Adapting New York City for Monster Storms
Outside a 24-hour deli a block away from the 169th Street F train station in Jamaica, Queens, a brushed metal subway grate that wouldn’t look out of place at the Museum of Modern Art juts from the ground.
It’s about 10 feet long and slopes upward in undulating waves from six inches on one side to a few feet tall on the other.
As Hurricane Sandy drenches the city, the grate is one tool in the Metropolitan Transportation Authority’s arsenal for reducing flooding in the subway system, which was shut down Sunday night ahead of the storm.
The agency has spent $117 million to deal with floodwaters, including infrastructure changes less visible to the public, such as flood barriers around train yards and new pumps.
With a warmer, wetter future caused by global warming all but certain, city developers in the public and private sectors have been making investments in infrastructure that can lessen the impact of extreme weather.
But some policymakers and analysts say there’s simply not enough financial incentive to prepare New York for whatever climate change may bring.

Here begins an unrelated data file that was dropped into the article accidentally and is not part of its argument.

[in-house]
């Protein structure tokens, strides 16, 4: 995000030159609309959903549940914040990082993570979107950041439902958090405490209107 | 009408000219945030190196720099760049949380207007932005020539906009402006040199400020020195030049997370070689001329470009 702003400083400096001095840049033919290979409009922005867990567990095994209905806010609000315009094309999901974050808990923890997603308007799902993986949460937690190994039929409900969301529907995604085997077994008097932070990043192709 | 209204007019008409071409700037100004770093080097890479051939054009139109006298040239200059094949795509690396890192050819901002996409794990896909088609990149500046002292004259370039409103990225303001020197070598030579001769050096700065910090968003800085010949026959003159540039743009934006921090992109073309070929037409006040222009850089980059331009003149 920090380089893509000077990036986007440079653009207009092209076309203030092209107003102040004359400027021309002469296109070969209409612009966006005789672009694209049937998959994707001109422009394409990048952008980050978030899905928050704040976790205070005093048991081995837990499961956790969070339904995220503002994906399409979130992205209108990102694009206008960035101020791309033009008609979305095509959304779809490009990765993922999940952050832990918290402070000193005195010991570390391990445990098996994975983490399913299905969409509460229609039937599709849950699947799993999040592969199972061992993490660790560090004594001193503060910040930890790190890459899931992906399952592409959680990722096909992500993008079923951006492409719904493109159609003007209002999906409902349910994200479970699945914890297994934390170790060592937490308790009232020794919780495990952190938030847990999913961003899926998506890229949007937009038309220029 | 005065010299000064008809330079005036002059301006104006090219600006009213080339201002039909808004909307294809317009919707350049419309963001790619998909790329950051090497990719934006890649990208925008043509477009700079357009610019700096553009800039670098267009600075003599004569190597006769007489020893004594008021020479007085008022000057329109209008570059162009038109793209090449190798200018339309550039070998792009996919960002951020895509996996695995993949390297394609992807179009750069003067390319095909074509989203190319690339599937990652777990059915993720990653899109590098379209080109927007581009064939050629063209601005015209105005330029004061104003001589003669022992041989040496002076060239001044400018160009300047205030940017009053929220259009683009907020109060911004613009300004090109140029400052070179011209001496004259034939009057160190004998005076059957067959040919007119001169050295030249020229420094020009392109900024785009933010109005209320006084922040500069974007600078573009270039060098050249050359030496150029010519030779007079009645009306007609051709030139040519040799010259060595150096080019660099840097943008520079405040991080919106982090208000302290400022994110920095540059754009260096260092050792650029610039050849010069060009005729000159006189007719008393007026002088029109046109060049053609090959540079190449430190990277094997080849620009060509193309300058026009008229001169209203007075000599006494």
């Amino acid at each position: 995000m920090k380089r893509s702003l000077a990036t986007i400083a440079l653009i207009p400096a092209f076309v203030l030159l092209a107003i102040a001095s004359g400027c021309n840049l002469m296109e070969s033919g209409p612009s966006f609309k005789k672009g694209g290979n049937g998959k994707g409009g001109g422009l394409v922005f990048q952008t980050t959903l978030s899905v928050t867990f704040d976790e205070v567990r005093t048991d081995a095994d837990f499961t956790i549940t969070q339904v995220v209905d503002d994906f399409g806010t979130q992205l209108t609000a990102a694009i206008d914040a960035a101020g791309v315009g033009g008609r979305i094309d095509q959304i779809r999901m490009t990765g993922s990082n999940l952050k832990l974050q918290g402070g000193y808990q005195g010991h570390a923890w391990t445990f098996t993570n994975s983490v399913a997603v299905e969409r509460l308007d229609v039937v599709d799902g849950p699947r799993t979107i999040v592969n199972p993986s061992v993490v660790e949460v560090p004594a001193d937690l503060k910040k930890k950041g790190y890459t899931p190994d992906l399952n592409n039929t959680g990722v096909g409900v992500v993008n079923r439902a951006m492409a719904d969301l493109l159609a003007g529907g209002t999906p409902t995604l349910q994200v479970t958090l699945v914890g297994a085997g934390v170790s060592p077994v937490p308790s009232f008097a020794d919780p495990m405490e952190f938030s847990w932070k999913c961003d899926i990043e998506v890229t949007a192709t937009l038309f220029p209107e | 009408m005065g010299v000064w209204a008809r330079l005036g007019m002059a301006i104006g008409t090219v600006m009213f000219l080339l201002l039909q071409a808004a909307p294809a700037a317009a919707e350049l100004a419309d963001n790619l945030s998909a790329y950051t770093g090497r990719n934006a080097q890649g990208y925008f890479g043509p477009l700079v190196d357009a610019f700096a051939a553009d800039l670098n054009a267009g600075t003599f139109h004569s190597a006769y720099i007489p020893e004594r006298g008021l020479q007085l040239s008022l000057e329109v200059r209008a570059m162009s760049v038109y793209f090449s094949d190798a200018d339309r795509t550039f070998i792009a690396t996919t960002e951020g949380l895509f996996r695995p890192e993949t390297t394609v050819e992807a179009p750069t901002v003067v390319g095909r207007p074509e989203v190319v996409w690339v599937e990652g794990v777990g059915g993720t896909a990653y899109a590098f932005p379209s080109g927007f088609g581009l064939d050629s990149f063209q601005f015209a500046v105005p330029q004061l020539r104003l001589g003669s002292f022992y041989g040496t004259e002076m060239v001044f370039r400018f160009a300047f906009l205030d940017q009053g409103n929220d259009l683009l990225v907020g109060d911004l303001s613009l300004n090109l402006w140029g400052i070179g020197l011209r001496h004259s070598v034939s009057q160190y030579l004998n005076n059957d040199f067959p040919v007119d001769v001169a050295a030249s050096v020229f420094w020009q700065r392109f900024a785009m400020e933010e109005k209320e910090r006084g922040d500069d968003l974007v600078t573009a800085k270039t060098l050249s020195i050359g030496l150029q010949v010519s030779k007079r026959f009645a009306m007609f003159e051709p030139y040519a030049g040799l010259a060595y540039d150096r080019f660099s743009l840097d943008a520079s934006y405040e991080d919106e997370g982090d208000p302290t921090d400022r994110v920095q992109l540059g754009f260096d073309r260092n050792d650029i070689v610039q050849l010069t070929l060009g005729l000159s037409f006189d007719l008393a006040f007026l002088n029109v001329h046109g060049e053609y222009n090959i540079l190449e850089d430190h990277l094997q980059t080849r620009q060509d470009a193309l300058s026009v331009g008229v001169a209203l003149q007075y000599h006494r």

The grate, for instance, was built with money from the MTA’s capital budget, which is typically used to buy things like buses and track signals. “You are stealing money from the core mandate of public transportation, and raising grates,” said Projjal Dutta, the director of sustainability for the MTA.
The private sector is also struggling to meet the challenge, with developers skeptical about higher costs that can come about from sustainable buildings.
Stephen DelPercio, who works at Green Buildings NYC, a real estate company with a focus on eco-friendly leasing, said that developers of private real estate usually build with the idea that they will sell the building in 10 years, at most.
He said that short time scale doesn’t give anyone incentive to build with things like flood protection in mind
“Until it’s smacking us in the face, behaviors aren’t going to change,” he said.
Cecil Scheib, the advocacy director for the Urban Green Council, a green buildings advocacy group, agreed that without government pressure, there’s no reason for buildings to be designed differently. He said that whereas “green” can be used as a marketing tool, “prepared for disaster” cannot.
“Right now, for a developer, you are basically selling a downer,” he said. “No one wants a downer.”
Fiona Cousins, an architect with global engineering and design behemoth Arup, said clients often ask how much it will cost to adapt designs for climate change and whether it is worth it. She said the answer is often, “no.”
Arup helped develop the $1.4 billion Fulton Street Transit Center in downtown Manhattan, which is being built to withstand flooding. The company also was part of a development team for London’s flood barrier, which is meant to protect the city from storm surges.
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